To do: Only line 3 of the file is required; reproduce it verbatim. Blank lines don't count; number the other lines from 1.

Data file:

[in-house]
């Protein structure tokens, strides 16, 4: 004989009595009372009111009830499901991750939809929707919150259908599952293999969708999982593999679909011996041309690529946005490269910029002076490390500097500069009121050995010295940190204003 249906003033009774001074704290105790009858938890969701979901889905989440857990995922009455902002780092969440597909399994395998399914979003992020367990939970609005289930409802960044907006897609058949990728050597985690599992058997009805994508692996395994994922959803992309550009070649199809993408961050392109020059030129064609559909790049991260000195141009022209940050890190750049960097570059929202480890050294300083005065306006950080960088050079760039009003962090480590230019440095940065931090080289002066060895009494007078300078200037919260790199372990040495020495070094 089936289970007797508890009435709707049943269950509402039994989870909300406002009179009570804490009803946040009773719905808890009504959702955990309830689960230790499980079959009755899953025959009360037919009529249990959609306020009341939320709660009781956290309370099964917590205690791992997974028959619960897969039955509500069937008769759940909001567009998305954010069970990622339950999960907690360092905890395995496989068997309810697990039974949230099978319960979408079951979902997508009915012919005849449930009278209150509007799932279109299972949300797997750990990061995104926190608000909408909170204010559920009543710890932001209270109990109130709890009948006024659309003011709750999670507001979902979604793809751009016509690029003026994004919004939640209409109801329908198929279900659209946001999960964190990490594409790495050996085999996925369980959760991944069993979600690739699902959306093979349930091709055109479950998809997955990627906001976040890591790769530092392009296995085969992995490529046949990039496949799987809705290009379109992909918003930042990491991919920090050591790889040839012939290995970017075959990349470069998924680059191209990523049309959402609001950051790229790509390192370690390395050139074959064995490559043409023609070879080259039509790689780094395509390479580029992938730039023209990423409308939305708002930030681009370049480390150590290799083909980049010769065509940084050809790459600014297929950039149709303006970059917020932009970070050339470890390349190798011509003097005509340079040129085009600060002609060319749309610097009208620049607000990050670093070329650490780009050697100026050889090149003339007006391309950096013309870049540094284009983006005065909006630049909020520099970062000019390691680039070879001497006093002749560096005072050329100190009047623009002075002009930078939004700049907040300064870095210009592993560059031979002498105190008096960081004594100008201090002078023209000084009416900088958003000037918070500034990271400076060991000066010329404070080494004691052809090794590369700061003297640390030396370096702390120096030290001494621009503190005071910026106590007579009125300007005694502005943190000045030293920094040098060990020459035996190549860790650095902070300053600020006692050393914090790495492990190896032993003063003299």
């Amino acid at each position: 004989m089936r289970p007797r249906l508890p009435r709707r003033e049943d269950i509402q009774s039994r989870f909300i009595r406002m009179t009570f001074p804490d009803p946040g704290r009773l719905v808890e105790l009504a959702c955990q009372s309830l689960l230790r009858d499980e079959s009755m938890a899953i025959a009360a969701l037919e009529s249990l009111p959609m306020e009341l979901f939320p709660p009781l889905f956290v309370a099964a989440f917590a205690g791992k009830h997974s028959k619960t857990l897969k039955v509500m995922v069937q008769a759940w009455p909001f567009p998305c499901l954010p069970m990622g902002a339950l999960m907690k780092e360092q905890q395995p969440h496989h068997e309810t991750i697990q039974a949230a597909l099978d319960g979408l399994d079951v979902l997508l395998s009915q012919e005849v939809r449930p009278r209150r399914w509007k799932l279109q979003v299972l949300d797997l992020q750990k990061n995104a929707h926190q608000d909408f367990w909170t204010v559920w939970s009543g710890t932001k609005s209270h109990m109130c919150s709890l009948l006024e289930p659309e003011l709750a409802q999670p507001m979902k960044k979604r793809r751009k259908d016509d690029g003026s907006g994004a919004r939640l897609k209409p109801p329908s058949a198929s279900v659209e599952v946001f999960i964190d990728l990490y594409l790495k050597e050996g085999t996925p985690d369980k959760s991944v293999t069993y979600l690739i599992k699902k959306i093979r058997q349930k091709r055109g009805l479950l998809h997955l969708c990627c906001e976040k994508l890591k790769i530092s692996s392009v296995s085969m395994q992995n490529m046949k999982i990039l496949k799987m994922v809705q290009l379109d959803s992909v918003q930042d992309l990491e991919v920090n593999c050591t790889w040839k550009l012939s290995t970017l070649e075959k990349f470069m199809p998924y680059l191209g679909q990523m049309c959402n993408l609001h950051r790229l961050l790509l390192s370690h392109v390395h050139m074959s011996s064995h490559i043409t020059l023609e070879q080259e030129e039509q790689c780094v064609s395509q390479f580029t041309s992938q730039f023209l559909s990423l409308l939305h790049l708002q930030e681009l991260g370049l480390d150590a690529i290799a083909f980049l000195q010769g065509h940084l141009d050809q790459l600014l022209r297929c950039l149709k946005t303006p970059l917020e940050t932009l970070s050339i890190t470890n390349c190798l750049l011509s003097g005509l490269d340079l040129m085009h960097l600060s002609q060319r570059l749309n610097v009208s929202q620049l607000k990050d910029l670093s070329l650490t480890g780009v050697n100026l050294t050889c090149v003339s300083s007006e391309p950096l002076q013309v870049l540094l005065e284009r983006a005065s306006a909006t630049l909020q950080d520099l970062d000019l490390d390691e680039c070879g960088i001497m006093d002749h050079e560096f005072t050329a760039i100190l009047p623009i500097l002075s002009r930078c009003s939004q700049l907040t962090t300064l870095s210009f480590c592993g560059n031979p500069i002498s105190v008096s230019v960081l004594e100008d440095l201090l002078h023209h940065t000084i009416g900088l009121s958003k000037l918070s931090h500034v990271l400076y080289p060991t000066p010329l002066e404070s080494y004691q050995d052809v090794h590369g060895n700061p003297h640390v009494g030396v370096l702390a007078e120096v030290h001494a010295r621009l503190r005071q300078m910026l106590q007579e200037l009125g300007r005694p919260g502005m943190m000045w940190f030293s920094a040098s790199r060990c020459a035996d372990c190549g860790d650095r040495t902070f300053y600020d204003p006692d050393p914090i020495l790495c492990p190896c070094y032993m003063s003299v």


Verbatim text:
């Amino acid at each position: 004989m089936r289970p007797r249906l508890p009435r709707r003033e049943d269950i509402q009774s039994r989870f909300i009595r406002m009179t009570f001074p804490d009803p946040g704290r009773l719905v808890e105790l009504a959702c955990q009372s309830l689960l230790r009858d499980e079959s009755m938890a899953i025959a009360a969701l037919e009529s249990l009111p959609m306020e009341l979901f939320p709660p009781l889905f956290v309370a099964a989440f917590a205690g791992k009830h997974s028959k619960t857990l897969k039955v509500m995922v069937q008769a759940w009455p909001f567009p998305c499901l954010p069970m990622g902002a339950l999960m907690k780092e360092q905890q395995p969440h496989h068997e309810t991750i697990q039974a949230a597909l099978d319960g979408l399994d079951v979902l997508l395998s009915q012919e005849v939809r449930p009278r209150r399914w509007k799932l279109q979003v299972l949300d797997l992020q750990k990061n995104a929707h926190q608000d909408f367990w909170t204010v559920w939970s009543g710890t932001k609005s209270h109990m109130c919150s709890l009948l006024e289930p659309e003011l709750a409802q999670p507001m979902k960044k979604r793809r751009k259908d016509d690029g003026s907006g994004a919004r939640l897609k209409p109801p329908s058949a198929s279900v659209e599952v946001f999960i964190d990728l990490y594409l790495k050597e050996g085999t996925p985690d369980k959760s991944v293999t069993y979600l690739i599992k699902k959306i093979r058997q349930k091709r055109g009805l479950l998809h997955l969708c990627c906001e976040k994508l890591k790769i530092s692996s392009v296995s085969m395994q992995n490529m046949k999982i990039l496949k799987m994922v809705q290009l379109d959803s992909v918003q930042d992309l990491e991919v920090n593999c050591t790889w040839k550009l012939s290995t970017l070649e075959k990349f470069m199809p998924y680059l191209g679909q990523m049309c959402n993408l609001h950051r790229l961050l790509l390192s370690h392109v390395h050139m074959s011996s064995h490559i043409t020059l023609e070879q080259e030129e039509q790689c780094v064609s395509q390479f580029t041309s992938q730039f023209l559909s990423l409308l939305h790049l708002q930030e681009l991260g370049l480390d150590a690529i290799a083909f980049l000195q010769g065509h940084l141009d050809q790459l600014l022209r297929c950039l149709k946005t303006p970059l917020e940050t932009l970070s050339i890190t470890n390349c190798l750049l011509s003097g005509l490269d340079l040129m085009h960097l600060s002609q060319r570059l749309n610097v009208s929202q620049l607000k990050d910029l670093s070329l650490t480890g780009v050697n100026l050294t050889c090149v003339s300083s007006e391309p950096l002076q013309v870049l540094l005065e284009r983006a005065s306006a909006t630049l909020q950080d520099l970062d000019l490390d390691e680039c070879g960088i001497m006093d002749h050079e560096f005072t050329a760039i100190l009047p623009i500097l002075s002009r930078c009003s939004q700049l907040t962090t300064l870095s210009f480590c592993g560059n031979p500069i002498s105190v008096s230019v960081l004594e100008d440095l201090l002078h023209h940065t000084i009416g900088l009121s958003k000037l918070s931090h500034v990271l400076y080289p060991t000066p010329l002066e404070s080494y004691q050995d052809v090794h590369g060895n700061p003297h640390v009494g030396v370096l702390a007078e120096v030290h001494a010295r621009l503190r005071q300078m910026l106590q007579e200037l009125g300007r005694p919260g502005m943190m000045w940190f030293s920094a040098s790199r060990c020459a035996d372990c190549g860790d650095r040495t902070f300053y600020d204003p006692d050393p914090i020495l790495c492990p190896c070094y032993m003063s003299v």